Saturday Night Live, Sunday Night or Later: Episode 16


General Overview:
“I have to be the least-famous host in SNL history. I was so excited to come here—” (loud cheering from the audience) “Thank you, I appreciate that. Just know that those claps did nothing for my self-esteem. I don’t know what you thought you were doing, were you making it better? I was really happy to come here and talk to you guys, and introduce myself (I’m Jerrod Carmichael by the way)…”
—Jerrod Carmichael, 4/2/22

I am not going to pretend that I had ever heard the name “Jerrod Carmichael” before I looked up who was hosting SNL this week, and I was glad to learn that most of the internet didn’t either. But that relative anonymity of the episode actually made it better in a strange way: it seems the SNL writers understood that this was going to be a very underviewed episode and wrote the sketches with that in mind.

Unusually for SNL, very few of the sketches seemed like they were designed to be shared around all over the place, which made them feel less like cheap jokes manufactured to be clipped on YouTube. That may have just been because none of the sketches were all that funny, but even so, I think there’s something to be said about their ability to hold my attention without needing to make very many jokes. Even if a sketch wasn’t particularly funny, I was still invested in it enough to want to see where it was going.

Carmichael immediately sold me with how he delivered his monologue, but apart from that, there really weren’t too many “highlights” since the episode had a pretty uniform quality throughout the night that was just good enough to make me want to keep watching.

There were a few creative sketch ideas, like the reveal I won’t spoil in “Shop TV” and two other sketches that I will talk about later, but vague examples aside the lack of highlights wasn’t as big of a deal as I would have thought.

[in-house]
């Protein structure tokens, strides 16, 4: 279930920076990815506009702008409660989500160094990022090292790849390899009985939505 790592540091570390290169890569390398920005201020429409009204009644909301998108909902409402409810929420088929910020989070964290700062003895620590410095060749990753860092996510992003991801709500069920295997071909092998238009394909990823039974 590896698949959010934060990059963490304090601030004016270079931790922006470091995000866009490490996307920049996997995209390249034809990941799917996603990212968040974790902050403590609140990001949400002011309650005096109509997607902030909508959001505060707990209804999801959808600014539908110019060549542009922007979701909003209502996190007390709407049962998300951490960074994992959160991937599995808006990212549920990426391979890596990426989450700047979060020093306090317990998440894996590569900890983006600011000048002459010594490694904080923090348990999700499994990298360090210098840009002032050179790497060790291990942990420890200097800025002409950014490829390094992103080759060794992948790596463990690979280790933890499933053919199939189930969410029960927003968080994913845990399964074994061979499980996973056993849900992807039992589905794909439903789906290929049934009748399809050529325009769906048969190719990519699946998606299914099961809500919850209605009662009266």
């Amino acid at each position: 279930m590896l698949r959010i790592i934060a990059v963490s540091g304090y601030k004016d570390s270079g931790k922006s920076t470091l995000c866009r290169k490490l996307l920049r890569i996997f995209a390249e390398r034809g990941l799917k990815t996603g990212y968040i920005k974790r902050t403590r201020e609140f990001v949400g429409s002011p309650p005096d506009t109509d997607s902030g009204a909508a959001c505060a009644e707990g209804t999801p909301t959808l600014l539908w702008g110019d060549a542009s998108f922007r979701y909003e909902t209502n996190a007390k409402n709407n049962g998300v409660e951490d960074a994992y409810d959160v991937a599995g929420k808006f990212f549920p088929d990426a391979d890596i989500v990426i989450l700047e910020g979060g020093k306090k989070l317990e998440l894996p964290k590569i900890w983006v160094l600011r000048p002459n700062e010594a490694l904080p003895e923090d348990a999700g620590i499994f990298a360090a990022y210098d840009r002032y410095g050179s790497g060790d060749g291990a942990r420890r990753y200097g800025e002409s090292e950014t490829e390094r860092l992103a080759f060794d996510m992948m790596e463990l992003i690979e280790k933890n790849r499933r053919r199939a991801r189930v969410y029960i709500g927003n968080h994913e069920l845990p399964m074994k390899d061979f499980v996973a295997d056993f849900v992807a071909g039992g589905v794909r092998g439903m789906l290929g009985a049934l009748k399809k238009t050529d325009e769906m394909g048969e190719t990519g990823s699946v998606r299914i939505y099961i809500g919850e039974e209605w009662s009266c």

On the second night of April the writers gave to me:

Four segments referencing “the slap:”

  • A relatively minor reference in the cold open.
  • Pretty much all of Carimichael’s monologue with the exception of the quote I pulled (ironically, the monologue talked about how people were talking about “it” too much, but the episode did exactly that).
  • Exactly half of the main part of “Weekend Update,” plus some extra time with OJ Simpson (No, seriously, I calculated: Colin Jost and Michael Che’s news roundup segment was 6 minutes and 28 seconds long, and 3 minutes and 14 seconds of that was devoted to Will Smith and Chris Rock).
  • An entire designated sketch (“Seat Fillers”) that was actually decently funny and creative, focusing on how Smith’s emotions changed so qui—okay, I’m becoming part of the problem now; I’m sorry, I won’t mention it again.
  • Three segments referencing “Pushin’ P:”

  • Another relatively minor reference in the cold open.
  • Musical guest Gunna sneaking it into his cameo in the song-sketch “Short-Ass movies.”
  • Musical guest Gunna’s performing the song “pushin’ P,” the origin of the months-old meme.
  • Two segments referencing former president Barack Obama

      (It wasn’t particularly noteworthy, but I needed a “two” for this number thing to work…)

    One segment that made me want to curl up into a ball and hide under the couch blanket until it was over

      Don’t watch “Story.” It’s not worth it.

    Best Sketch:
    “Post-COVID Game Show.” “And now it’s time for your favorite post-COVID game show: Is My Brain Okay?” This is the quintessential “This isn’t that funny but I want to see where they take this idea” from the episode, hitting way too close to home with every mocking of our collective stupidification these past few years.

    Best Joke:
    “Alexander Hamilton was a TERF.”—Bowen Yang

    Overall Score: 6/10

    This was a throw-away episode, but they didn’t try to pretend it was anything special. Even if there weren’t too many good jokes and they talked about “it” too much, I must give the episode credit for knowing its place and making the most of it regardless.